Irena Sendler was born in a city, not far from Warsaw in 1910. Upon the invasion of Poland, Irena had been working in the Warsaw Social Welfare Department, where she would help people who lived in poverty, older citizens, and anyone else who needed help.

In 1942, following the establishment of the Warsaw Ghetto, she became a member of Zegota, or Council to Aid the Jews. Zegota was an underground organization that was created in order to save Jewish people from Nazis. She joined the organization upon seeing the conditions of the Warsaw Ghetto and soon became the leader of the Zegota’s Children’s Bureau.

To get children out, she had to figure out how to get into the ghetto, which was often done through the use of documents. Upon entry, she, as well as other members of the Bureau, began to lead children out of the ghetto through places such as underground corridors, churches, and ambulances.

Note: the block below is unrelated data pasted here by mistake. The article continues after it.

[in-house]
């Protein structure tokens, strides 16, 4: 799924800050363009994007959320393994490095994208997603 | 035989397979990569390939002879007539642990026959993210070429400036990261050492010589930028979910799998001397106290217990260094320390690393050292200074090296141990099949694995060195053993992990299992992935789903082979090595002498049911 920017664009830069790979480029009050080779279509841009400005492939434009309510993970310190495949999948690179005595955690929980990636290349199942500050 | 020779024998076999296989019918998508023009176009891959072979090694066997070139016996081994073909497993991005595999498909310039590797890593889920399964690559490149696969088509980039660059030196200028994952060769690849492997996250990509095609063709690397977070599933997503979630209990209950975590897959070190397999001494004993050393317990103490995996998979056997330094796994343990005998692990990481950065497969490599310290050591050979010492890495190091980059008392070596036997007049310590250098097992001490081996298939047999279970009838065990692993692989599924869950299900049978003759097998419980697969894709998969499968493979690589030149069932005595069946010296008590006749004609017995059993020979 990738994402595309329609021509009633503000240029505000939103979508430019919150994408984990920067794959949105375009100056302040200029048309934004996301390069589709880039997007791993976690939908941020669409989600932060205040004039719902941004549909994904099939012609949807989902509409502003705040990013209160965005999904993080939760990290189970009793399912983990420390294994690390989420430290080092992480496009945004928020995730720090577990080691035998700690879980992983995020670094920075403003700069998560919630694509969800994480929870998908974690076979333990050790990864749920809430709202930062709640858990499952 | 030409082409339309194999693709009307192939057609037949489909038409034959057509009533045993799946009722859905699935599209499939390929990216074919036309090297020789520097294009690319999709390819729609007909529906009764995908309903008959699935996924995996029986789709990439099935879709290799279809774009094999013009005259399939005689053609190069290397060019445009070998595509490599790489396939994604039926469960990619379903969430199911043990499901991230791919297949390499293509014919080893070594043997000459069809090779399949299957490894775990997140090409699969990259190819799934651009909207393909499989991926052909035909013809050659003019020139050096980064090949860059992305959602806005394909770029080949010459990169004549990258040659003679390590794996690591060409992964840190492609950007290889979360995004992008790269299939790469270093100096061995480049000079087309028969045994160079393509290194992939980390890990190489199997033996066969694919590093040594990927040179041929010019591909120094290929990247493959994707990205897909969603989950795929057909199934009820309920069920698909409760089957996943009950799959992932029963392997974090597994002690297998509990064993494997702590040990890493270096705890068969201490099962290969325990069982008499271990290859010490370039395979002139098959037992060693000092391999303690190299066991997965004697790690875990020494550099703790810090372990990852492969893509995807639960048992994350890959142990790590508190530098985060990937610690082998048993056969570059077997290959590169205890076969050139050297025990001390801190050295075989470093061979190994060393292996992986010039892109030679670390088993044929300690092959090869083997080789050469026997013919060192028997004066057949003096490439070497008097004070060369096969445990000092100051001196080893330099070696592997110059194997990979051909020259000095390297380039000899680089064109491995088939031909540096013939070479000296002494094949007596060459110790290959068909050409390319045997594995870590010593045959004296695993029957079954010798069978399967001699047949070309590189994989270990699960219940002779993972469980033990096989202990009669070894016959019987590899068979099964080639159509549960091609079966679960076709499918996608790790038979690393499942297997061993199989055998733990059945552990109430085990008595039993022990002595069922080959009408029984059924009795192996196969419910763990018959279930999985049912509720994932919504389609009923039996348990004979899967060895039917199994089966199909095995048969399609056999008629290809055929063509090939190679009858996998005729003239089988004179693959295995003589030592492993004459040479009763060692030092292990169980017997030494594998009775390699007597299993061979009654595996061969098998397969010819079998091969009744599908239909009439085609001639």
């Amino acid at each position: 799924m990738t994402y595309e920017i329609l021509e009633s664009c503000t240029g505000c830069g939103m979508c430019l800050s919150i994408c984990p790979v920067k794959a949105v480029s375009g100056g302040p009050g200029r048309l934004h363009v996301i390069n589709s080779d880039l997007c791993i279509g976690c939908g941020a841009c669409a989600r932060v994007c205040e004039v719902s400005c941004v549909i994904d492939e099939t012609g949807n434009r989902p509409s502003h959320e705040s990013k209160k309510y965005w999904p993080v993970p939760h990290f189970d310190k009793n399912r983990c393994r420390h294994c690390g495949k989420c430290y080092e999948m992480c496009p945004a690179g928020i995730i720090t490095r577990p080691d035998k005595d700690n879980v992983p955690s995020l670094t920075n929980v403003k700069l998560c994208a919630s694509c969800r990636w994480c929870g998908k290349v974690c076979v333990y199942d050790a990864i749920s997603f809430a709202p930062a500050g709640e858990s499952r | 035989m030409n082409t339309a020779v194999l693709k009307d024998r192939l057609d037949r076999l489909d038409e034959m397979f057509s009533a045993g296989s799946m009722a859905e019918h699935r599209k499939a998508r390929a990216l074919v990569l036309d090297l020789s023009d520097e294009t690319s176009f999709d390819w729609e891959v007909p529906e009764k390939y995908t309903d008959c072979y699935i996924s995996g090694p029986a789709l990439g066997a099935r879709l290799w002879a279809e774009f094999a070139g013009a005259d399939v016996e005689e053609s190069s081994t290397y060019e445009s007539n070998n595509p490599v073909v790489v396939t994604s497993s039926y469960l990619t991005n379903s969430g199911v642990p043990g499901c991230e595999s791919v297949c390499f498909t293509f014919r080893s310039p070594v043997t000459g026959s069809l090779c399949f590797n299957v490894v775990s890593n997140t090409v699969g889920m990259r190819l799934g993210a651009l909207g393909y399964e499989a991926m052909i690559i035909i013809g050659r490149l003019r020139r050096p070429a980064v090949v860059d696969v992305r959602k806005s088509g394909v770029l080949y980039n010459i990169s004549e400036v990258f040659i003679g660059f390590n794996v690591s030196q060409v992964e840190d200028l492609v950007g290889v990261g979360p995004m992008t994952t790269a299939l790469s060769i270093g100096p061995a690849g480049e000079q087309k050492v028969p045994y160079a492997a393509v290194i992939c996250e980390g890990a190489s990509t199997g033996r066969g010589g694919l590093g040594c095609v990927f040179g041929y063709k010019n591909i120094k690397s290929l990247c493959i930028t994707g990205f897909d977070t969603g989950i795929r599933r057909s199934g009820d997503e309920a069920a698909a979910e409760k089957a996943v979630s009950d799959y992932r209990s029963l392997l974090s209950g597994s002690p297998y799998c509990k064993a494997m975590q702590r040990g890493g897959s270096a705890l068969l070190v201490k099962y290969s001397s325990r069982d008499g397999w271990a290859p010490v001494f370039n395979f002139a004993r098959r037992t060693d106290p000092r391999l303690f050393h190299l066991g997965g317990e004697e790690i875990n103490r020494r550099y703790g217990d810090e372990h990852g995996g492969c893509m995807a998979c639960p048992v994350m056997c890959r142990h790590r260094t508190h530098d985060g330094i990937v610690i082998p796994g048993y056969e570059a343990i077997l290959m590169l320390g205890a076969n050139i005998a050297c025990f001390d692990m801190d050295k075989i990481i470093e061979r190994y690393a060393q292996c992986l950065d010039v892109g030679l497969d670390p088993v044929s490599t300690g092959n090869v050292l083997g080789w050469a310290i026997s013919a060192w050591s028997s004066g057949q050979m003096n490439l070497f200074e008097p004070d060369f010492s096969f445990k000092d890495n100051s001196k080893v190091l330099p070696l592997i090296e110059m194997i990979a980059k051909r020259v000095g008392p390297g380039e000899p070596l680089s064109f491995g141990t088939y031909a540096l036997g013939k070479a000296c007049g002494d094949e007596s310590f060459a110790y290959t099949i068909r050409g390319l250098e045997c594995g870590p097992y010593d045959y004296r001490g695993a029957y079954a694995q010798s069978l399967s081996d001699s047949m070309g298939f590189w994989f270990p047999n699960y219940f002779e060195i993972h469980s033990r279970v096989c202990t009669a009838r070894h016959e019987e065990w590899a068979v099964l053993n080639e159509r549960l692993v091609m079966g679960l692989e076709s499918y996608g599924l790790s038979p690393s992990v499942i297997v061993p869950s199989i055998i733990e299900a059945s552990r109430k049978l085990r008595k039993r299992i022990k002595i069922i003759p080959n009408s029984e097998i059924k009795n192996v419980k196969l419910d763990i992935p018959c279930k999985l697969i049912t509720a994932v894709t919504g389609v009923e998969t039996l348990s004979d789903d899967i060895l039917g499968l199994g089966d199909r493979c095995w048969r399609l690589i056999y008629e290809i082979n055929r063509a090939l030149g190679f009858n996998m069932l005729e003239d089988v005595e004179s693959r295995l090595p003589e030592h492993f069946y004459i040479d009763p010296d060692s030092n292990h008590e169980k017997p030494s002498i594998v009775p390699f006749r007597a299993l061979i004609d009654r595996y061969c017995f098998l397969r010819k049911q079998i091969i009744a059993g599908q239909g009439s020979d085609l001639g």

Children would also be snuck out in bags of goods or body bags. Infants would be sedated and snuck out in coffins, occasionally even escaping through toolboxes. Having the children sneak out was no easy task; she would have to convince parents to separate from their children for the betterment of their lives, potentially never seeing them again.

As well as assisting children to sneak out, she would often help bring essentials to the ghetto. Once children had been snuck out, Sendler would find places to take the children for refuge.

Often, the place of refuge would be with Catholic families from the area. In these new locations, the children would have a new identity. Sendler made sure to store and hide the child’s original identity.